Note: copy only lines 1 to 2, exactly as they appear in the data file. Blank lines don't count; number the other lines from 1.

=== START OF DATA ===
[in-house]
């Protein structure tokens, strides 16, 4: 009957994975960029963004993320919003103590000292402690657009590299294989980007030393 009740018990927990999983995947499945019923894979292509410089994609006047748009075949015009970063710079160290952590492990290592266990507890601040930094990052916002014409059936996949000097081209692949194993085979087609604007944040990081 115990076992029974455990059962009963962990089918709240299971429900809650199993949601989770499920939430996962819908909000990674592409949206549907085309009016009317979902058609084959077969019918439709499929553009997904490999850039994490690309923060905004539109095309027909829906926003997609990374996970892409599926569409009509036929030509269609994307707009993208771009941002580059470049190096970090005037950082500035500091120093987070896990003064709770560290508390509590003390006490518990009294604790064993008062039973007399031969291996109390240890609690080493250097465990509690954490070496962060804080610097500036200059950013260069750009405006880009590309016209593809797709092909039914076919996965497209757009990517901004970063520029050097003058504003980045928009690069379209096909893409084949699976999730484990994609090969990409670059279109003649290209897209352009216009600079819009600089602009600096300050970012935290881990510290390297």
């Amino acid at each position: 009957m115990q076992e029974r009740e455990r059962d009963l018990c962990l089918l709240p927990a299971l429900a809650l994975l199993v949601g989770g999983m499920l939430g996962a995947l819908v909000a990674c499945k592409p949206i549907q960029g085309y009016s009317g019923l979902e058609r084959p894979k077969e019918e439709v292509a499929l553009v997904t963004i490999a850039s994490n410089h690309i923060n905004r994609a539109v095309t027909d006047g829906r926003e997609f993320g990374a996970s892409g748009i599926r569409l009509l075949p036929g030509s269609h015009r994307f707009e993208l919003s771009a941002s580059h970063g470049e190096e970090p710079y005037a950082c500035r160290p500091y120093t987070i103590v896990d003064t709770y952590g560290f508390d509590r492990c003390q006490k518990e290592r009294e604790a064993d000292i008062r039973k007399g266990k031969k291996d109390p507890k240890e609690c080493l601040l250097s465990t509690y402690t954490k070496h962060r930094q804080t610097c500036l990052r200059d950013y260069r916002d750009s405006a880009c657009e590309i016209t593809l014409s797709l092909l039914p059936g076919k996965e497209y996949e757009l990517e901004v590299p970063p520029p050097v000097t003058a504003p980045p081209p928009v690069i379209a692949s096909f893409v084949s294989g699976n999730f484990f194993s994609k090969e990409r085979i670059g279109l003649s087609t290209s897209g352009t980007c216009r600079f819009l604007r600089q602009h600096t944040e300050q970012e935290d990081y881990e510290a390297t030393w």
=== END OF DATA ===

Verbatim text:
[in-house]
């Protein structure tokens, strides 16, 4: 009957994975960029963004993320919003103590000292402690657009590299294989980007030393 009740018990927990999983995947499945019923894979292509410089994609006047748009075949015009970063710079160290952590492990290592266990507890601040930094990052916002014409059936996949000097081209692949194993085979087609604007944040990081 115990076992029974455990059962009963962990089918709240299971429900809650199993949601989770499920939430996962819908909000990674592409949206549907085309009016009317979902058609084959077969019918439709499929553009997904490999850039994490690309923060905004539109095309027909829906926003997609990374996970892409599926569409009509036929030509269609994307707009993208771009941002580059470049190096970090005037950082500035500091120093987070896990003064709770560290508390509590003390006490518990009294604790064993008062039973007399031969291996109390240890609690080493250097465990509690954490070496962060804080610097500036200059950013260069750009405006880009590309016209593809797709092909039914076919996965497209757009990517901004970063520029050097003058504003980045928009690069379209096909893409084949699976999730484990994609090969990409670059279109003649290209897209352009216009600079819009600089602009600096300050970012935290881990510290390297």